3D printing can already turn your amazing ideas into tangible objects, but a new technique out of MIT CSAIL could lead to even better results. The method, called ColorFab, gives you the ability to create objects that can change colors after you print them out. You can use it, for instance, to create a phone case or a pair of earrings that matches your red dress today and will also match your blue pantsuit tomorrow. ColorFab’s magic lies in the CSAIL team’s custom-made ink, which has base dyes and light-adaptable or “photochromic” dyes. The light-adaptable dyes bring out the color in the base dyes when exposed to UV light. Under visible light, the colors disappear, and the ink turns transparent.
To use ColorFab, you’ll have to upload your 3D model to its interface and then pick a color pattern. The parts of the object that can transform have a pixelated design, and you can choose which pixels to activate (change color) or deactive (switch back to transparent) within ColorFab’s interface. Based on the team’s tests, it takes the system 23 minutes to change an object’s colors, but they believe they can make the wait time shorter by using more powerful lights or adding more light-adaptable dyes. In addition, the team is also working to conjure up a design that allows a ColorFab object to create secondary hues.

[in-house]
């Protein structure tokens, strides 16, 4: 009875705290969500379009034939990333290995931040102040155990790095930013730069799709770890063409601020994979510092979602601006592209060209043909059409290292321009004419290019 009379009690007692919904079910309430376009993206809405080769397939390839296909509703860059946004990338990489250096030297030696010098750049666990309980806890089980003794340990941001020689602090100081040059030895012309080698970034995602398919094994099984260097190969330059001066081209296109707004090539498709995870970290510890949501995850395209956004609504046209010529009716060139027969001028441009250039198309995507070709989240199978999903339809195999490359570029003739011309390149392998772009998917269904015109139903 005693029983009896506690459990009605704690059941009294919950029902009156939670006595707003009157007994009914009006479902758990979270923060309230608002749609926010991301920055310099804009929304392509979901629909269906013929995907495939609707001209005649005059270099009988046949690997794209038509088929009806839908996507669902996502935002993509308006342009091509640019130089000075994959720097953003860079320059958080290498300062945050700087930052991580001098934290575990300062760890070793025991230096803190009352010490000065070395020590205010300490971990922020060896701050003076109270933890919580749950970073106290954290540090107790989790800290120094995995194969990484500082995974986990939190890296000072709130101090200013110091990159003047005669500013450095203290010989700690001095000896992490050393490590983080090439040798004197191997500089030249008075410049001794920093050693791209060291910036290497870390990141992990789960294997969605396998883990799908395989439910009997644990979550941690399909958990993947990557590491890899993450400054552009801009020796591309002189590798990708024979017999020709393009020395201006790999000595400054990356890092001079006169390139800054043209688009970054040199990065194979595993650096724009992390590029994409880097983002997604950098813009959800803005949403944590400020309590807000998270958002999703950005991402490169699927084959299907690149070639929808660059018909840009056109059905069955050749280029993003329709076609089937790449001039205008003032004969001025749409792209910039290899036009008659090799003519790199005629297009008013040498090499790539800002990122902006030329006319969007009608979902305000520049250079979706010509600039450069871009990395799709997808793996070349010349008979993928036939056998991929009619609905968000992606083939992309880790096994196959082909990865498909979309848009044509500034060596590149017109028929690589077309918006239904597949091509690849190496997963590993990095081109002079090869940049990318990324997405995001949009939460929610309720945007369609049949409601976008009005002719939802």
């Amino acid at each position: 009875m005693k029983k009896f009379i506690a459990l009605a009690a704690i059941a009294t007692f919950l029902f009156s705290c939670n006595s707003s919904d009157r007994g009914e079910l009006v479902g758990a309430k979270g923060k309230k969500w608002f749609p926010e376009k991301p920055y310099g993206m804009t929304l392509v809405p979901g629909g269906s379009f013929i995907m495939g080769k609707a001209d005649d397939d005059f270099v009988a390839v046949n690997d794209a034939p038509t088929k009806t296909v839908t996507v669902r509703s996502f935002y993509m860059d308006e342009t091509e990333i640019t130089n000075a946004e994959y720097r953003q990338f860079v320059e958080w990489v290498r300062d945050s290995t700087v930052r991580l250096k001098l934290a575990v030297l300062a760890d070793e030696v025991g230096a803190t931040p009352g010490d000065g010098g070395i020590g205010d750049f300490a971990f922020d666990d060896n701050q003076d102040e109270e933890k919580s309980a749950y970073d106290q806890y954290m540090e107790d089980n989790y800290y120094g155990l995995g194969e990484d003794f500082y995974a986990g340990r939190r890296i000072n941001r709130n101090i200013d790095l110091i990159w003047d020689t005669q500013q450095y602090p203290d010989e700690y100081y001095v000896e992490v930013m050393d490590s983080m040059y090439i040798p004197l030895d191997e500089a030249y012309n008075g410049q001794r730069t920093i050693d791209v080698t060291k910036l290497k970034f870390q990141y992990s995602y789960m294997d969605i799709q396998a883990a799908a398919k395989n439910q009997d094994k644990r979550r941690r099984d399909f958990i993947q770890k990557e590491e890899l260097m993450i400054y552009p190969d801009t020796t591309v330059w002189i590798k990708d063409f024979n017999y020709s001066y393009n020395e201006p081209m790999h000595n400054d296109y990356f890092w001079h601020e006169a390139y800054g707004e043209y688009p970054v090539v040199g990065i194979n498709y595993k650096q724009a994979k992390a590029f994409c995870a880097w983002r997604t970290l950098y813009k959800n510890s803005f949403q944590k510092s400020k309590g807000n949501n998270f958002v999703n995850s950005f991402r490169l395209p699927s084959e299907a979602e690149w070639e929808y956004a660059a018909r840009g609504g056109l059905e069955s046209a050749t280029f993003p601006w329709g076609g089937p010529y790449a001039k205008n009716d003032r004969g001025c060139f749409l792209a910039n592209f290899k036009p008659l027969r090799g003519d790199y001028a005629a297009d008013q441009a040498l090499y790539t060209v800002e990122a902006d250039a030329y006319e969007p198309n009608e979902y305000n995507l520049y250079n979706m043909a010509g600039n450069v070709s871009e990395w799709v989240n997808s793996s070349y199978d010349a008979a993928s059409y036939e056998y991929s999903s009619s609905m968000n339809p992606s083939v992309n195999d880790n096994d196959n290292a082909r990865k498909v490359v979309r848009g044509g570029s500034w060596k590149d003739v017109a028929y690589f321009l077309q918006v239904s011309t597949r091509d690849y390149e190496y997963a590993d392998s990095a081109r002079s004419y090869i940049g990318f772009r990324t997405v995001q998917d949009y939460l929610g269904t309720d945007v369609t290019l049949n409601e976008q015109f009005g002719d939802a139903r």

Once the method has been refined further, the researchers might adapt it for use by the garment industry, since they envision a future wherein the technique can be applied to to clothing, as well. The researchers’ goal isn’t just to enable the creation of color-changing goods, though — they’re also hoping that ColorFab can lessen the waste we produce:
Every Thursday is #3dthursday here at Adafruit! The DIY 3D printing community has passion and dedication for making solid objects from digital models. Recently, we have noticed electronics projects integrated with 3D printed enclosures, brackets, and sculptures, so each Thursday we celebrate and highlight these bold pioneers!
Have you considered building a 3D project around an Arduino or other microcontroller? How about printing a bracket to mount your Raspberry Pi to the back of your HD monitor? And don’t forget the countless LED projects that are possible when you are modeling your projects in 3D!
Eink, E-paper, Think Ink – Collin shares six segments pondering the unusual low-power display technology that somehow still seems a bit sci-fi – http://adafruit.com/thinkink
Stop breadboarding and soldering – start making immediately! Adafruit’s Circuit Playground is jam-packed with LEDs, sensors, buttons, alligator clip pads and more. Build projects with Circuit Playground in a few minutes with the drag-and-drop MakeCode programming site, learn computer science using the CS Discoveries class on code.org, jump into CircuitPython to learn Python and hardware together, TinyGO, or even use the Arduino IDE. Circuit Playground Express is the newest and best Circuit Playground board, with support for CircuitPython, MakeCode, and Arduino. It has a powerful processor, 10 NeoPixels, mini speaker, InfraRed receive and transmit, two buttons, a switch, 14 alligator clip pads, and lots of sensors: capacitive touch, IR proximity, temperature, light, motion and sound. A whole wide world of electronics and coding is waiting for you, and it fits in the palm of your hand.